No doubt about it, there had been signs of an "overbuild," and the liquefaction market had displayed bubbliciousness, but Vladimir Putin will probably hog all the credit for popping the already deflating LNG bubble. Before his clever machinations, US natural gas prices had hit a decade low of $1.90 per million BTUs in 2012 with the wildfire spread of shale gas drilling, while the 2011 earthquake and Fukushima disaster caused Japan to take its nuclear power plants offline, sending Asian gas prices skyrocketing to painful levels. Recently, however, the big price spread started to shrink as new LNG exports came online and Japan's Prime Minister Shinzo Abe pushed to restart some of the country's nuclear reactors.
But first, Putin changed the rules by annexing the Crimea and menacing the Ukraine shortly after the Sochi Winter Olympics, which looked like a rash power grab, tainting millions of dollars of cheerful McDonald's ads and Olympic goodwill. US media quickly shoe-horned him into a Cold War mold: his gambit, a nostalgic - almost pathetic - attempt to reconstitute Mother Russia by snatching an EU-leaning prize. While partially true, it now looks more like Putin wanted to dramatically signal a cold shoulder to the Russian-gas-addicted West before "looking East" to secure new energy markets in China. (I imagine that Putin wears either an aspirational Oprah or Al Pacino Scarface tattoo hidden below his belt line.)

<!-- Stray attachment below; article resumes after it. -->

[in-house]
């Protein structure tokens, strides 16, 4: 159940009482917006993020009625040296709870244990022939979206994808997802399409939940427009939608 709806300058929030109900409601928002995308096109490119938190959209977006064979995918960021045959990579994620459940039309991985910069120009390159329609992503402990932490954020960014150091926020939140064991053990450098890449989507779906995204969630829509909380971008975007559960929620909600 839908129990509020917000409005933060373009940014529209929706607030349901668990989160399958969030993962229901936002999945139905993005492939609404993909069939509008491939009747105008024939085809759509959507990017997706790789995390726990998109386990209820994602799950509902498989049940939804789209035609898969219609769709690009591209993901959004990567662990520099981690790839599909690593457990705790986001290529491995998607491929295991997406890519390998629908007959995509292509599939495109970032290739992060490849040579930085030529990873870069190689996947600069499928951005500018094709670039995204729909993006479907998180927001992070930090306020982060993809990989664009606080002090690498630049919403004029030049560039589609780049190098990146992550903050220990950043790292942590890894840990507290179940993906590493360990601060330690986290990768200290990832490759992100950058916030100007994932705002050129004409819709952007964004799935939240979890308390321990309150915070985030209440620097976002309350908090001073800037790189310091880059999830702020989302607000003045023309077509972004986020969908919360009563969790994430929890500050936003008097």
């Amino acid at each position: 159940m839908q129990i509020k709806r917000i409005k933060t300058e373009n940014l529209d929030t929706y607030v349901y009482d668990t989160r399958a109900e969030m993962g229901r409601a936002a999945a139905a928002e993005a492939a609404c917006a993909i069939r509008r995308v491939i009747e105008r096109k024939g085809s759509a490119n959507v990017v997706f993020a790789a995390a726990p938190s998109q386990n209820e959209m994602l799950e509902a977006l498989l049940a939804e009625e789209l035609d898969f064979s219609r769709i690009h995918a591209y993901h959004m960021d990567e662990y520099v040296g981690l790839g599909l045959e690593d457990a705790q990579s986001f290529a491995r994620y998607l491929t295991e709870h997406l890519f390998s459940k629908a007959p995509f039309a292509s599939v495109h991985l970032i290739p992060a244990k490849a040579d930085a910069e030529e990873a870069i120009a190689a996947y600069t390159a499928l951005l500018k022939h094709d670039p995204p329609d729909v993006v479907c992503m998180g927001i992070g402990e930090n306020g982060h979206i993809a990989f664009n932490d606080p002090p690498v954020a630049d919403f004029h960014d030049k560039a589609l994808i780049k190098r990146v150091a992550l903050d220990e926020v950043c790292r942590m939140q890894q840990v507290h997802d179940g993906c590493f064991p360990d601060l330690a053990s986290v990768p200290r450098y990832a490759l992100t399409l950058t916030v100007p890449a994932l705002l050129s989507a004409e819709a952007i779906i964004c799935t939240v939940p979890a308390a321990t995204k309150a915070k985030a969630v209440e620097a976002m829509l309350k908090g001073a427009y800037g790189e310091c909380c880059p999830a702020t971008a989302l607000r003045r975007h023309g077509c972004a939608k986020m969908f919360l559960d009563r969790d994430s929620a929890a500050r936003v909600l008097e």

Once the gas starts flowing
But credit where credit's due: shortly after Russia's Crimea incursion and its global PR fallout, Putin accelerated declining energy prices throughout Asia with one stroke of the pen after China signed a landmark 30-year, $400 billion deal to buy Russian natural gas. This mutually beneficial nat gas real politic boldly showed that Russia could diversify far beyond whiny Europe; and for smoggy and polluted China, it showed a strong resolve to curb its politically sensitive reliance on coal that was threatening its tenuous legitimacy.
The huge deal calls for Russia's Gazprom to ship 38 billion cubic meters of gas annually to China, about a quarter of the country's annual consumption. To deliver the natural gas, Russia will build a pipeline to link northeast China to a pipeline that carries gas from western Siberia to the Pacific port of Vladivostok.
Once the gas starts flowing, China will probably pay $10.50 to $11 per million British thermal units, which would undercut the current spot price of $13.30 for LNG delivered to Asia. Spot LNG prices are at a 19-month low after falling from a record of $19.70 in February. That's change an Russian oligarch or Chinese princeling can believe in.
It "opened the door for Russia to enter into Asia's growing gas market," Keun-Wook Paik, senior research fellow at the Oxford Institute for Energy Studies, told Fuelfix. Potential LNG exporters are quickly recalibrating the dream of supplying energy to Asia as India, and Japan also begin to consider new options. It's a good bet that many phantom LNG plants will never break ground.
The India domino